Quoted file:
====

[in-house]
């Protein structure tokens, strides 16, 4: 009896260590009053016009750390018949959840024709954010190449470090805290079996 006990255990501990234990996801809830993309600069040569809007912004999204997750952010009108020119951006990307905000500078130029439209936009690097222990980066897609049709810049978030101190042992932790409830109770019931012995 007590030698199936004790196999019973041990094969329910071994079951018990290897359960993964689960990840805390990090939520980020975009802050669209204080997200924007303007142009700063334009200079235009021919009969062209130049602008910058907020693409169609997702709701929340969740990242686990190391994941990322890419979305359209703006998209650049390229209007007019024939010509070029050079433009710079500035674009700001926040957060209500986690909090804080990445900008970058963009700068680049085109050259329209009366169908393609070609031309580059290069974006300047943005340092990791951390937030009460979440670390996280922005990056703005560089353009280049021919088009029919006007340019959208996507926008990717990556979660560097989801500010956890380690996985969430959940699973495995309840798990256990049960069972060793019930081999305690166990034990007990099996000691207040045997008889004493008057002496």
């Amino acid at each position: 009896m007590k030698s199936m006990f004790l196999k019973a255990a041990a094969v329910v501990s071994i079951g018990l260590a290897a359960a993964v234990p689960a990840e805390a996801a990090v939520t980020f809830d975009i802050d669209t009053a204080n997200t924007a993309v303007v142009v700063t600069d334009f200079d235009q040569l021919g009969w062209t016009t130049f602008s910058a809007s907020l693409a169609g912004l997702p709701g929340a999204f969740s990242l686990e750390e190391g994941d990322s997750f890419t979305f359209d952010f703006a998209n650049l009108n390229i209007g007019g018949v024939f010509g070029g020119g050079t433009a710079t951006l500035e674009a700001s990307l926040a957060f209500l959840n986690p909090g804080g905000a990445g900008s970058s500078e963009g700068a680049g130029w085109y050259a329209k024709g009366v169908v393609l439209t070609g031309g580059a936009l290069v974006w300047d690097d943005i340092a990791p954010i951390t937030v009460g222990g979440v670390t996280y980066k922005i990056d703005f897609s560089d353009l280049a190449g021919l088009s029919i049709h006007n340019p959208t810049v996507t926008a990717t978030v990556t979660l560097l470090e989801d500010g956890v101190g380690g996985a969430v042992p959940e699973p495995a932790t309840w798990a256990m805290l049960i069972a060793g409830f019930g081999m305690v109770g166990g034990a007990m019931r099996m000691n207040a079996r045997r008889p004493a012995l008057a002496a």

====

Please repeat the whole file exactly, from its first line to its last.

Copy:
[in-house]
């Protein structure tokens, strides 16, 4: 009896260590009053016009750390018949959840024709954010190449470090805290079996 006990255990501990234990996801809830993309600069040569809007912004999204997750952010009108020119951006990307905000500078130029439209936009690097222990980066897609049709810049978030101190042992932790409830109770019931012995 007590030698199936004790196999019973041990094969329910071994079951018990290897359960993964689960990840805390990090939520980020975009802050669209204080997200924007303007142009700063334009200079235009021919009969062209130049602008910058907020693409169609997702709701929340969740990242686990190391994941990322890419979305359209703006998209650049390229209007007019024939010509070029050079433009710079500035674009700001926040957060209500986690909090804080990445900008970058963009700068680049085109050259329209009366169908393609070609031309580059290069974006300047943005340092990791951390937030009460979440670390996280922005990056703005560089353009280049021919088009029919006007340019959208996507926008990717990556979660560097989801500010956890380690996985969430959940699973495995309840798990256990049960069972060793019930081999305690166990034990007990099996000691207040045997008889004493008057002496």
């Amino acid at each position: 009896m007590k030698s199936m006990f004790l196999k019973a255990a041990a094969v329910v501990s071994i079951g018990l260590a290897a359960a993964v234990p689960a990840e805390a996801a990090v939520t980020f809830d975009i802050d669209t009053a204080n997200t924007a993309v303007v142009v700063t600069d334009f200079d235009q040569l021919g009969w062209t016009t130049f602008s910058a809007s907020l693409a169609g912004l997702p709701g929340a999204f969740s990242l686990e750390e190391g994941d990322s997750f890419t979305f359209d952010f703006a998209n650049l009108n390229i209007g007019g018949v024939f010509g070029g020119g050079t433009a710079t951006l500035e674009a700001s990307l926040a957060f209500l959840n986690p909090g804080g905000a990445g900008s970058s500078e963009g700068a680049g130029w085109y050259a329209k024709g009366v169908v393609l439209t070609g031309g580059a936009l290069v974006w300047d690097d943005i340092a990791p954010i951390t937030v009460g222990g979440v670390t996280y980066k922005i990056d703005f897609s560089d353009l280049a190449g021919l088009s029919i049709h006007n340019p959208t810049v996507t926008a990717t978030v990556t979660l560097l470090e989801d500010g956890v101190g380690g996985a969430v042992p959940e699973p495995a932790t309840w798990a256990m805290l049960i069972a060793g409830f019930g081999m305690v109770g166990g034990a007990m019931r099996m000691n207040a079996r045997r008889p004493a012995l008057a002496a």